No comment on Civic Centre overruns

City Hall

SAULT STE. MARIE, ON – The recladding project at city hall will not be finished for another 6 months and even more over budget.

$1.3 million is the growing total of cost overruns for the project. It was put on the consent agenda at Monday night’s council meeting.

The consent agenda is basically a part of the agenda all council members have a chance go comment on but in the end gets passed.

Councillors commented on a lot of things on this agenda last night, Algoma University’s city studio program, sidewalks and a fire service bylaw. They had nothing to add or say to the overruns.

Who is being held accountable? What can be done to stop this from happening in the future?

These are questions no one asked but we have heard from the public.

The total cost is now estimated to be $8.2 million. The original bid was $6.9 million.

This is still less than if the second highest bidder but it is getting closer to that amount.

The city points to the fact the second-highest bidder is now almost out of business as a way of saying we are happy we didn’t go with them.

The council continues to get updates on this project. The new projected completion is May-June of 2021.


  1. first of all. If you had contracted out someone to do work for you and they kept adding costs, you probably wouldn’t just sit there and accept such. Why does this city not hold anyone accountable for these occurrences. the extra costs just slide on through council continuously? The city council is just as at fault as those doing the work. they buy property they dont need for prices 5 times what they’re worth. they pay over 1.5 million more for a project that is overdue more than a year. continuous neglect of duty. They spent a pile of time talking about creating walking trails when all they have to do is plow some of the hub trails or sidewalks that are already there. (banging head on wall here). I didn’t catch any discussion on the fire bylaw which is probably a pretty important thing considering it tells us exactly what our firefighters do for us. Not surprising as even though city council was responsible to create this document, I would bet not many of them even know what it says or means. I see a new firehall still remaining in the capital works. What’s wrong with the downtown firehall that can’t be upgraded? Surely upgrading the building and property would be cheaper than obtaining more land and building new. That’s is what they did up on Old Garden River Road, wasn’t it?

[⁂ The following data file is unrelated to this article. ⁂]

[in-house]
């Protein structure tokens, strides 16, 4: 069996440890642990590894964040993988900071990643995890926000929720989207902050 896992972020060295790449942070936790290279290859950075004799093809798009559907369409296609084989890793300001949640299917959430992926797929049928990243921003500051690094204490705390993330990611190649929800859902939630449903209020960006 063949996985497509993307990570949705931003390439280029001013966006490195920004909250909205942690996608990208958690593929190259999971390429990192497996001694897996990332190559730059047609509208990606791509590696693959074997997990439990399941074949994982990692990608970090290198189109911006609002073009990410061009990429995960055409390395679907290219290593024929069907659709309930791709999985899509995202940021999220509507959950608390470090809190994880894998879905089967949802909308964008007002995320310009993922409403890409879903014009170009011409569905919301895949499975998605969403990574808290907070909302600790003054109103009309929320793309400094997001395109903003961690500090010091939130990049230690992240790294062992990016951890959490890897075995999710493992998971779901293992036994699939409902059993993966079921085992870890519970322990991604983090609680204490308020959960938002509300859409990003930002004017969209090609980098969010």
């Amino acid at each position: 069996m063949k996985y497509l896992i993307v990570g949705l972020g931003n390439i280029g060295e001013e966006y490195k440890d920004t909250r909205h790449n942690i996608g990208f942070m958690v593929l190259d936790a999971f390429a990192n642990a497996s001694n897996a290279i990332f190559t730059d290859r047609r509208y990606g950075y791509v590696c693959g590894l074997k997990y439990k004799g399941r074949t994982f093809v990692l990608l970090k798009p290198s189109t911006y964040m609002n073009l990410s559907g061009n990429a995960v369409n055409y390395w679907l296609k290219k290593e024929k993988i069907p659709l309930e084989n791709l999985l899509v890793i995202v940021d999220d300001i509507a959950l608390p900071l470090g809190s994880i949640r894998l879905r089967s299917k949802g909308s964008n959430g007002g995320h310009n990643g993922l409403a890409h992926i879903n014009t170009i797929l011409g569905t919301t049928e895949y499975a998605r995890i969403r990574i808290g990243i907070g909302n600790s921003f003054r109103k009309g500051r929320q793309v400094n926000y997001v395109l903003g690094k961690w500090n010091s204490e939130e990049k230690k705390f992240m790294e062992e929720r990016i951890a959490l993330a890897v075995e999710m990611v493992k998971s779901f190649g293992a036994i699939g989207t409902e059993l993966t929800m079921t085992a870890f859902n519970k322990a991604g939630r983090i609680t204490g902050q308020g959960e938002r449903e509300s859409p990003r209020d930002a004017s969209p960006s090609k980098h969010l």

2. So, you let the contract to the lowest bidder, then he sub-contracts to someone else that works even cheaper than he does, so he can make a profit, then this guy puts out the work to a third or fourth level contractor that usually doesn’t have a clue what’s involved, and then the whole house of cards starts to fall apart… These tenders should go to local contractors who employ local people and if it gets screwed up, at least you know who to go after…But then again, that’s just the way it goes in the Soo.. Half the city is out of work, but let’s give this job to someone from who knows where, because some consultant from TO says we should…

  3. This shouldn’t be a surprise to anyone who knows how the city of Sault Ste. Marie operates.
    They charge higher taxes than almost all other cities yet are always teetering on the edge of being broke because of poor management. They hire questionable contractors to try and save but it usually ends up costing substantially more.

    They’ve chintzed on the roads for decades and now they can never catch up, time or money wise. We’ve been driving and destroying our new vehicles on bumps and millions of potholes that should have been fixed 10-30 years ago. The sub-par patching that lasts three days is not the answer but here is no budget to ever fix them all properly after under budgeting every year for 30 years.

    Back to the overrun in city hall repair costs, no surprise there at all, get ready for more services to be cut or cut back and your already ridiculously high taxes to go up once again.

    That’s how they roll and it won’t change in the foreseeable future.

  4. The problem is 2 fold. The RFP/tender system and the lack of experts (or at the very least utilization of them) on staff.

    Lowest tender makes cutting corners and planning for ideal situations. Staff should have some expertise to know and research (or at least question) complications and their costs rather than guestimating x percent. (eg we rip this stuff off the building, what’s the worst thing we can find and how much will it cost?)

    Somewhat bad luck with the subcontractor, but they you go lowest bidder, you likely end up with a company hiring who ever will work cheap.

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